Sexual assault allegations against two students at the U.S. Coast Guard Academy have escalated to court-martial proceedings.
Although a court martial may seem like an extreme measure, the reality is that they are a fairly common occurrence in the military justice system. A recent tally of the U.S. Army’s 59 courts-martial outcomes in June provides context.
The Department of the Army provides an online resource, outlining the procedural rights of a service member who is subject to an investigation under Article 32 of the Uniform Code of Military Justice. Although this type of military proceeding is sometimes compared to a grand jury, it is important to understand certain differences.
In civil law, a misdemeanor is not the end of the world. For example, many types of traffic violations are classified as misdemeanors, and a speeding violation or running a red light may involve little more than paying the ticket.
Our military defense law firm generally recommends exploring every possible strategy. For that reason, we believe that it is generally in an accused’s best interest to prepare for the Article 32 evidentiary hearing that precedes a court martial.
A U.S. Navy officer may be facing charges of espionage, according to a recent article. The officer is under scrutiny for other alleged improper behavior, as well. He reportedly committed adultery and hired a prostitute, which could also implicate him under military law.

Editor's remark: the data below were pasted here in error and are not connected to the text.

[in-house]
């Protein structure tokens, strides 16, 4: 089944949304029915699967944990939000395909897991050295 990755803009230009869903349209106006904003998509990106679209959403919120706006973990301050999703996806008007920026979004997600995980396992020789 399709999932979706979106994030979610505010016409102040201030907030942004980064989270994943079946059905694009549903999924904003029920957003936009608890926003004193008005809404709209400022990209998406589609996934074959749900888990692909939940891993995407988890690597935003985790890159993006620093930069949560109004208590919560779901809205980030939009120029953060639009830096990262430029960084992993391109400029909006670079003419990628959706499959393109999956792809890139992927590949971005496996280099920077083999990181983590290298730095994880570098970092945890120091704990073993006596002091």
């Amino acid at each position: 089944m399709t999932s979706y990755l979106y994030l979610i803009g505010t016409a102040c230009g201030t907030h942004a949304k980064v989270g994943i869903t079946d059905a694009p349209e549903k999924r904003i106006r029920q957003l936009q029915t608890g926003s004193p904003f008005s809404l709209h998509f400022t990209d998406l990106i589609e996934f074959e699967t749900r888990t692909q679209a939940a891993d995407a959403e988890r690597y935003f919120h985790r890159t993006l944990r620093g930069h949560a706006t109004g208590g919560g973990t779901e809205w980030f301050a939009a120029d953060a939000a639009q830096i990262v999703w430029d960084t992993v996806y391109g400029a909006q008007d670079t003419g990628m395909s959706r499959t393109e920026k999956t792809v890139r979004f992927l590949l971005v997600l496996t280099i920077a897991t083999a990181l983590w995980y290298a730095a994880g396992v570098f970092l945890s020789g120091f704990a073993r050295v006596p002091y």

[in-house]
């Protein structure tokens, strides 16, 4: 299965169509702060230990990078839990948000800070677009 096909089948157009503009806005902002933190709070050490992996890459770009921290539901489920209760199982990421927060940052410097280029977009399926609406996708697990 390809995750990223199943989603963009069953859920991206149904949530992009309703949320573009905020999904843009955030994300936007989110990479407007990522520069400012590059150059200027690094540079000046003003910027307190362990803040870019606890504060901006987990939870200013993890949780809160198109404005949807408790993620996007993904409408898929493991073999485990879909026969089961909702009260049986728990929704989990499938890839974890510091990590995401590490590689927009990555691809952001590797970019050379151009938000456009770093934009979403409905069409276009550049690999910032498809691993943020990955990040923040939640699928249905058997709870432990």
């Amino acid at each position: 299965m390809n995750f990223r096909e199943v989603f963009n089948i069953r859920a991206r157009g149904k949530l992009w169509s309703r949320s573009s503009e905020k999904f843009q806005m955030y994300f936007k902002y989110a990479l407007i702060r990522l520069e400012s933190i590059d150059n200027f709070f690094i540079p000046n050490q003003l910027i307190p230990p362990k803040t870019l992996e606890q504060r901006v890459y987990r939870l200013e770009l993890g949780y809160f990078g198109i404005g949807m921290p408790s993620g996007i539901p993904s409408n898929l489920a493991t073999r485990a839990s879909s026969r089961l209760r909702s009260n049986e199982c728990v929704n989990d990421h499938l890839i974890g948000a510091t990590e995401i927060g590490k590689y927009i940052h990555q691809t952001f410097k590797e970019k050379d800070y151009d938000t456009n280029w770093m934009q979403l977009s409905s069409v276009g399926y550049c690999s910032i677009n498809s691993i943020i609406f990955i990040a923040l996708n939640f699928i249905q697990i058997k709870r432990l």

Those who serve in the military can face a court-martial for a variety of offenses. However, when pursuing courts-martial against its service personnel, the military must ensure it does not infringe upon any protected rights. A lance corporal at Camp LeJeune received a court-martial after she refused to take down a Bible verse that was posted in her work space. District of Columbia readers are aware of the fact that the military cannot infringe upon the rights of those who are active in any faith.
Readers may be familiar with the acronym AWOL, or absent without leave. An unauthorized absence might subject a military service member to adverse career repercussions, as in today’s story.
Is the military justice system fair? According to some federal lawmakers, the U.S. Army’s misconduct discharges should be reviewed. The group, comprised of 12 U.S. senators, has requested the Army inspector general to review the discharges of service members who had also been diagnosed with various mental health conditions.
A recent example illustrates the serious consequences that can result from a general court-martial. The accused was convicted of a child pornography possession charge. In addition to a bad conduct discharge, the Coast Guard petty officer’s punishments include 30 months of military confinement, pay and allowances forfeitures, and a pay grade reduction.